Golf Australia applauds the outstanding efforts made by male-volunteer counterparts to get more women playing our wonderful game. Some key learnings from their experience include:
- It’s about fun. Don’t make your priority obtaining members. Ensure women enjoy their experience and are supported to progress in their own time.
- Crawl before you can walk. Don’t take on too much all at once. Try one thing and let things evolve from there.
- Ensure a social element is included in your offerings. Often this will be the first thing that women get hooked on.
- Work with your local golf industry staff member to support your efforts.
- Use Get into Golf and Community Instructor training to enhance your program.
- Tap into local, state and national grants, along with golf specific funding such as the Victorian Golf Foundation. Many are designed to support women and girls in sport.
- Learn more about Visionary of the Year and read other monthly winning stories here. Nominations for the remainder of the year are still open. Click here for the nomination form.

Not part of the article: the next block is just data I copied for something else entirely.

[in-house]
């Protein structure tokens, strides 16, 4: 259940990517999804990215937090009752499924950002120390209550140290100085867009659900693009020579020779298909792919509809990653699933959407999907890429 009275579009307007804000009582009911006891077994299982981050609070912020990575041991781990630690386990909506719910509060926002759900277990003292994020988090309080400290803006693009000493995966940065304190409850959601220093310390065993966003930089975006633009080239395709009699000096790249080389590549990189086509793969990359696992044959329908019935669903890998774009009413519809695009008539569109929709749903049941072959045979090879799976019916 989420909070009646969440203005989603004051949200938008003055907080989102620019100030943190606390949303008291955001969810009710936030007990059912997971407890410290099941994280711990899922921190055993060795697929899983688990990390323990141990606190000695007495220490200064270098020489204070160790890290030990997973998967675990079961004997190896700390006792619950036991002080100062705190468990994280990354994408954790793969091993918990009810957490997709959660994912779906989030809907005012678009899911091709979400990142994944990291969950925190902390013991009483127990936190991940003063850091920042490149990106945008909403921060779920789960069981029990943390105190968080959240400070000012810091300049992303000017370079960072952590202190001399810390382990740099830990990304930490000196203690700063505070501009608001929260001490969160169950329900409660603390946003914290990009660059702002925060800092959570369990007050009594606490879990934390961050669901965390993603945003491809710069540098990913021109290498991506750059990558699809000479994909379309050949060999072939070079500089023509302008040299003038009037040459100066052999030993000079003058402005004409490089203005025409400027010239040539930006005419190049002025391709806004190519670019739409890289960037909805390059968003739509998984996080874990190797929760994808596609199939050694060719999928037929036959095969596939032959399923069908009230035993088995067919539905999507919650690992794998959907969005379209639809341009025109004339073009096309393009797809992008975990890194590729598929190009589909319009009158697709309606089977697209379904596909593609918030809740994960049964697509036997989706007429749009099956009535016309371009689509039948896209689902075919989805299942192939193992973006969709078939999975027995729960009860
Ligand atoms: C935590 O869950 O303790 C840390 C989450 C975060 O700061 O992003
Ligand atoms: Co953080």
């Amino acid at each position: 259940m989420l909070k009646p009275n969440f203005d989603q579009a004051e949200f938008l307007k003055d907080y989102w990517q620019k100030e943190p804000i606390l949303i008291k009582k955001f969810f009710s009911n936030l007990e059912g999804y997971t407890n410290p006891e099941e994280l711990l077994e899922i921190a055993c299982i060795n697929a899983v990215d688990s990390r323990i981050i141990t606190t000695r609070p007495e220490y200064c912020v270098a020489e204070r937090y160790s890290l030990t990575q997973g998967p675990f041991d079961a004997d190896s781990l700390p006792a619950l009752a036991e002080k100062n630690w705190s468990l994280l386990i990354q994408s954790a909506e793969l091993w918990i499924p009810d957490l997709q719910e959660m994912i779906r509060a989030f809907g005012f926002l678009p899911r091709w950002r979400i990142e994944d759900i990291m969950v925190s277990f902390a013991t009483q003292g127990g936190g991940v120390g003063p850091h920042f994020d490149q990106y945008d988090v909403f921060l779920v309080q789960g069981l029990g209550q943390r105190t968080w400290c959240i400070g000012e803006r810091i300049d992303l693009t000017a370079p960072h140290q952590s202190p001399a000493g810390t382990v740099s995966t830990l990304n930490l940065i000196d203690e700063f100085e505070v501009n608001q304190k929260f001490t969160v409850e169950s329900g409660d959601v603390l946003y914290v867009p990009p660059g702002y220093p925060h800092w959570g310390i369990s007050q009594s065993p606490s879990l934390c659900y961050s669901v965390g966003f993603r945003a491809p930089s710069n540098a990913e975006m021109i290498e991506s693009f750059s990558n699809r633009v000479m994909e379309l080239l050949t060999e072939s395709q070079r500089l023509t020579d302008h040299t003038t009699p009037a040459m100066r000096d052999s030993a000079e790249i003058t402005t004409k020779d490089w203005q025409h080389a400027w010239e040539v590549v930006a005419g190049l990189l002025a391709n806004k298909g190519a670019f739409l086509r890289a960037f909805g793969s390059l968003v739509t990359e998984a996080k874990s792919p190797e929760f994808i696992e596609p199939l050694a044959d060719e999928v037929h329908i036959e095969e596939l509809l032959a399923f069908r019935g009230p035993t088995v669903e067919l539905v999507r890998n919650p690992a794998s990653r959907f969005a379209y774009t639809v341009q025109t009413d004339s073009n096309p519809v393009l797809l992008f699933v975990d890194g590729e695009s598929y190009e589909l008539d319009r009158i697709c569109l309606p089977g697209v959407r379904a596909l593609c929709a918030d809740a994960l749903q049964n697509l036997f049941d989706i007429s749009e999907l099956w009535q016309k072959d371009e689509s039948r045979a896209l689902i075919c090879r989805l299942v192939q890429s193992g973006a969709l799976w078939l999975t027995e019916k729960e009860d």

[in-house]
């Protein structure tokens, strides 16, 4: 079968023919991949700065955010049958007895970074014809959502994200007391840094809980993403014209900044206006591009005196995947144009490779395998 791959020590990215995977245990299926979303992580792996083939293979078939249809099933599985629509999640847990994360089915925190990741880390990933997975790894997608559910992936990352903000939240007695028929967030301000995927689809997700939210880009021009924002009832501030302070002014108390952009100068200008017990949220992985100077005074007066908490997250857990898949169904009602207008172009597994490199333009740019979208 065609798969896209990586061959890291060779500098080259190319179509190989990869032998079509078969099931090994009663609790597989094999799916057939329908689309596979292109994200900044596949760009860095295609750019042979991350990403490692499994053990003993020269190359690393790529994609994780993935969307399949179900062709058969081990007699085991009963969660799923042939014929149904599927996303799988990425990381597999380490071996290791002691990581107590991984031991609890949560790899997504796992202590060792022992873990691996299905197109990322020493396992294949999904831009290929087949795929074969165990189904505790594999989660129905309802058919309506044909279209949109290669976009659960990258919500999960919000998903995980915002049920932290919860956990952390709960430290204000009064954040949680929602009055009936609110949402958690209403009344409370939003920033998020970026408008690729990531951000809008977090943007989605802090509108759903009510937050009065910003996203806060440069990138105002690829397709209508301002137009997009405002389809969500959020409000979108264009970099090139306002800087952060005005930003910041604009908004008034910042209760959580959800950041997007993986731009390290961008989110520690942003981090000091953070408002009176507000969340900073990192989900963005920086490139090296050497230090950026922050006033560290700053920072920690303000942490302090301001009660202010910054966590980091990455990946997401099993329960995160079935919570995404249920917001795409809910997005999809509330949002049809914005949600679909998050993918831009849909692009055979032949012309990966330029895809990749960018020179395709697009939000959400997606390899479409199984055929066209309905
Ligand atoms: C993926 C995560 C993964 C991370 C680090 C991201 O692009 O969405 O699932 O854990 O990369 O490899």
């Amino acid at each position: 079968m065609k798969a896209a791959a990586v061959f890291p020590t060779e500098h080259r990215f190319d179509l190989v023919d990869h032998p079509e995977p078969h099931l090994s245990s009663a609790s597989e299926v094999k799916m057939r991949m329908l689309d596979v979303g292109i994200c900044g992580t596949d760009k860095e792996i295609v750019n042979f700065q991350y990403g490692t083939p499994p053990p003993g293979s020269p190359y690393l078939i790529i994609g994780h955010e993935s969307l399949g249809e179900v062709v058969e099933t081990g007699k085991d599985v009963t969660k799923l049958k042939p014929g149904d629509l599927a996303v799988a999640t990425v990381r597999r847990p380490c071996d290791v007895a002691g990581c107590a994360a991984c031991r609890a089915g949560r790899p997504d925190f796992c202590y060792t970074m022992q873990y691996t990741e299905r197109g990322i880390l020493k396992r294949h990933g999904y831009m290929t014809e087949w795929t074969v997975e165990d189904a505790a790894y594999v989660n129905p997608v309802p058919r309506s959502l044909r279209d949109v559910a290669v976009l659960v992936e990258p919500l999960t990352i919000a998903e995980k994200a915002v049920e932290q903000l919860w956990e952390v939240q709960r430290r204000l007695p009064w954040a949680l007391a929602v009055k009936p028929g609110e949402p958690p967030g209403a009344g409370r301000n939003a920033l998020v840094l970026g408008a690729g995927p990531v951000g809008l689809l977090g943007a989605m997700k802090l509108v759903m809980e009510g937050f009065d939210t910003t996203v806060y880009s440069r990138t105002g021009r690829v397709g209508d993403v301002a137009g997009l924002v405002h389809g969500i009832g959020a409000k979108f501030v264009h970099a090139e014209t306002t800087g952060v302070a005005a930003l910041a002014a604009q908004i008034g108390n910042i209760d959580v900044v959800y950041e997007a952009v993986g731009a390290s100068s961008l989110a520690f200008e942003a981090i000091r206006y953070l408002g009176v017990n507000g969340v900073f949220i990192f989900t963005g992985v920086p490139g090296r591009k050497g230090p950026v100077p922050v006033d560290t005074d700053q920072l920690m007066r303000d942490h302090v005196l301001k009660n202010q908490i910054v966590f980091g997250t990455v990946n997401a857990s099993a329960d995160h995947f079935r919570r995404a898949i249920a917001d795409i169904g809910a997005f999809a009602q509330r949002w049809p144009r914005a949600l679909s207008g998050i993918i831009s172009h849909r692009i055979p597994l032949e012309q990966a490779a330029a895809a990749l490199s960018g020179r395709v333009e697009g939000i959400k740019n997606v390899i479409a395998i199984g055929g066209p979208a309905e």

- Keen to get some women’s Get Into Golf programs up and running at your club? Over 9900 participants and 265 clubs & facilities have been involved with Get Into Golf over the last 12 months!
- Click here to find out more and sign-up
- Click here to complete the Community Instructor online course. Support Grants are currently available to MyGolf and Get Into Golf centres to help assist with the training of Community Instructors at your facility. Apply here.
- Learn more about ‘Champions of Change’, including Golf Australia’s involvement here.
Mount Macedon Golf Club wins a $500 Drummond Golf voucher and is now in the running to win up to $10,000 worth of products from the latest Callaway REVA product range, designed specifically for women. Golf Australia’s Visionary of the Year will be voted upon and announced towards the end of the year.
Read the original article via Golf Australia’s website here.